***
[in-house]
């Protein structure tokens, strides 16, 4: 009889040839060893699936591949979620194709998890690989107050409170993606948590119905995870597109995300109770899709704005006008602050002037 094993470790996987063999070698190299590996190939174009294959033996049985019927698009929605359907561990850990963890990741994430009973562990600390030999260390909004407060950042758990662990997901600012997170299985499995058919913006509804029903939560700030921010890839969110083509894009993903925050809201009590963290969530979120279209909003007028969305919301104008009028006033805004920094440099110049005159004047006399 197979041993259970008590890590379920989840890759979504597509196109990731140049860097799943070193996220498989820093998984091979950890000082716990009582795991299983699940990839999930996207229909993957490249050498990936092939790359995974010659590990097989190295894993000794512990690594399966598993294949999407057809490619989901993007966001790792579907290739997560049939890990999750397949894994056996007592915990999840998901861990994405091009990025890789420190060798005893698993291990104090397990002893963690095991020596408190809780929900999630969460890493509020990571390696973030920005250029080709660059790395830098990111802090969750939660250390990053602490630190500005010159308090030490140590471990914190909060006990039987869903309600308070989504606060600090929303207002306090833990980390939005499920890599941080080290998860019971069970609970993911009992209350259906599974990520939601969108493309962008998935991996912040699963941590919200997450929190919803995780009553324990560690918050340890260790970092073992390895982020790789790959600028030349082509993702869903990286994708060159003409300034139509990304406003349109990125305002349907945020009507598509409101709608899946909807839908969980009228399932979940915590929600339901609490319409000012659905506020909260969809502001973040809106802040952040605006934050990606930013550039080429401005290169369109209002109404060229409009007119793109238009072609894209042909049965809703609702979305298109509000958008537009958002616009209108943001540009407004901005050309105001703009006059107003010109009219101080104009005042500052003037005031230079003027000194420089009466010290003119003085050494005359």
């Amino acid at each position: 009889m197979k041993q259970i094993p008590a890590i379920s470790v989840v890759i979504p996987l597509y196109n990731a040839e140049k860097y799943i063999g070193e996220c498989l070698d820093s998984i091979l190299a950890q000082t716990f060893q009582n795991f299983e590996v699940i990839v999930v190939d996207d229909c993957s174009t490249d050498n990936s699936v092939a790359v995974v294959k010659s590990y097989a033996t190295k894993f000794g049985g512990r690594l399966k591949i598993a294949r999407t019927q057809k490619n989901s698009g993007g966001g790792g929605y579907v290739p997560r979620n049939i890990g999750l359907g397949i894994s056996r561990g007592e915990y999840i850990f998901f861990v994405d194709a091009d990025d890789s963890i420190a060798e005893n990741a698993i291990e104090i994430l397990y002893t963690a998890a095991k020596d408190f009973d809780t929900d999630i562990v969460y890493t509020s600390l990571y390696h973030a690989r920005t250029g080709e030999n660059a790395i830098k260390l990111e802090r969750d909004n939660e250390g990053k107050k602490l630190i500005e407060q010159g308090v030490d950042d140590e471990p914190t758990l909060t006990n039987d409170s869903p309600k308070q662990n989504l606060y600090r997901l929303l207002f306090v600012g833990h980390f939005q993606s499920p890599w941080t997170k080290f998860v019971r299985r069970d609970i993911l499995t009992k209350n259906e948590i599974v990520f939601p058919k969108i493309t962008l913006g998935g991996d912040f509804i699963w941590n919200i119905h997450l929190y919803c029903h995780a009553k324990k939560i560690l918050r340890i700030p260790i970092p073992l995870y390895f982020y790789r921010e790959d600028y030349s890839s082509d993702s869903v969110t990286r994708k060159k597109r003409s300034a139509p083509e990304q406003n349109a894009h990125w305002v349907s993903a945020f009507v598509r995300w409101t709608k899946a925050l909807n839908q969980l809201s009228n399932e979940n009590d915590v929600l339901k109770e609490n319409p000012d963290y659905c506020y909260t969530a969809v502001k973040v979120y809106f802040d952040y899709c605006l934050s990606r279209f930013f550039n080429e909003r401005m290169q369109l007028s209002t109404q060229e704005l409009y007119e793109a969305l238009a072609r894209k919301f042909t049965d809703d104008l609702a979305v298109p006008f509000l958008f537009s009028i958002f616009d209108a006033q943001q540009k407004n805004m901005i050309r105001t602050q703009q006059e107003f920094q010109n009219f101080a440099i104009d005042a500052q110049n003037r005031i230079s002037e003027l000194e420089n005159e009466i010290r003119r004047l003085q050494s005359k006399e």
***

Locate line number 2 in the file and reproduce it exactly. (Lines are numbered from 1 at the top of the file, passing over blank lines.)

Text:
């Protein structure tokens, strides 16, 4: 009889040839060893699936591949979620194709998890690989107050409170993606948590119905995870597109995300109770899709704005006008602050002037 094993470790996987063999070698190299590996190939174009294959033996049985019927698009929605359907561990850990963890990741994430009973562990600390030999260390909004407060950042758990662990997901600012997170299985499995058919913006509804029903939560700030921010890839969110083509894009993903925050809201009590963290969530979120279209909003007028969305919301104008009028006033805004920094440099110049005159004047006399 197979041993259970008590890590379920989840890759979504597509196109990731140049860097799943070193996220498989820093998984091979950890000082716990009582795991299983699940990839999930996207229909993957490249050498990936092939790359995974010659590990097989190295894993000794512990690594399966598993294949999407057809490619989901993007966001790792579907290739997560049939890990999750397949894994056996007592915990999840998901861990994405091009990025890789420190060798005893698993291990104090397990002893963690095991020596408190809780929900999630969460890493509020990571390696973030920005250029080709660059790395830098990111802090969750939660250390990053602490630190500005010159308090030490140590471990914190909060006990039987869903309600308070989504606060600090929303207002306090833990980390939005499920890599941080080290998860019971069970609970993911009992209350259906599974990520939601969108493309962008998935991996912040699963941590919200997450929190919803995780009553324990560690918050340890260790970092073992390895982020790789790959600028030349082509993702869903990286994708060159003409300034139509990304406003349109990125305002349907945020009507598509409101709608899946909807839908969980009228399932979940915590929600339901609490319409000012659905506020909260969809502001973040809106802040952040605006934050990606930013550039080429401005290169369109209002109404060229409009007119793109238009072609894209042909049965809703609702979305298109509000958008537009958002616009209108943001540009407004901005050309105001703009006059107003010109009219101080104009005042500052003037005031230079003027000194420089009466010290003119003085050494005359």